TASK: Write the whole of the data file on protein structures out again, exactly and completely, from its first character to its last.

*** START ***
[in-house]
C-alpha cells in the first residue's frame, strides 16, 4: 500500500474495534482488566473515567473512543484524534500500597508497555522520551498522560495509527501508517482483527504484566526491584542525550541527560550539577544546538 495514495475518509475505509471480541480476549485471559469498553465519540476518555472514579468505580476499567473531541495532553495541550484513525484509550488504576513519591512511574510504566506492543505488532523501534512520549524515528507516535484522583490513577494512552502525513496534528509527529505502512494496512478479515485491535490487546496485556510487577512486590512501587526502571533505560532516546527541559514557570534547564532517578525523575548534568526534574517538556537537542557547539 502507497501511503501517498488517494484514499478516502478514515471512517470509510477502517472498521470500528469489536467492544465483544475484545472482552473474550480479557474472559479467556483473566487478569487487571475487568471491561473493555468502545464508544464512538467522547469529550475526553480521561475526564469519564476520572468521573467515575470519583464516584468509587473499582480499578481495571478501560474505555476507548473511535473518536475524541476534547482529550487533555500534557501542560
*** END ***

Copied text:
[in-house]
C-alpha cells in the first residue's frame, strides 16, 4: 500500500474495534482488566473515567473512543484524534500500597508497555522520551498522560495509527501508517482483527504484566526491584542525550541527560550539577544546538 495514495475518509475505509471480541480476549485471559469498553465519540476518555472514579468505580476499567473531541495532553495541550484513525484509550488504576513519591512511574510504566506492543505488532523501534512520549524515528507516535484522583490513577494512552502525513496534528509527529505502512494496512478479515485491535490487546496485556510487577512486590512501587526502571533505560532516546527541559514557570534547564532517578525523575548534568526534574517538556537537542557547539 502507497501511503501517498488517494484514499478516502478514515471512517470509510477502517472498521470500528469489536467492544465483544475484545472482552473474550480479557474472559479467556483473566487478569487487571475487568471491561473493555468502545464508544464512538467522547469529550475526553480521561475526564469519564476520572468521573467515575470519583464516584468509587473499582480499578481495571478501560474505555476507548473511535473518536475524541476534547482529550487533555500534557501542560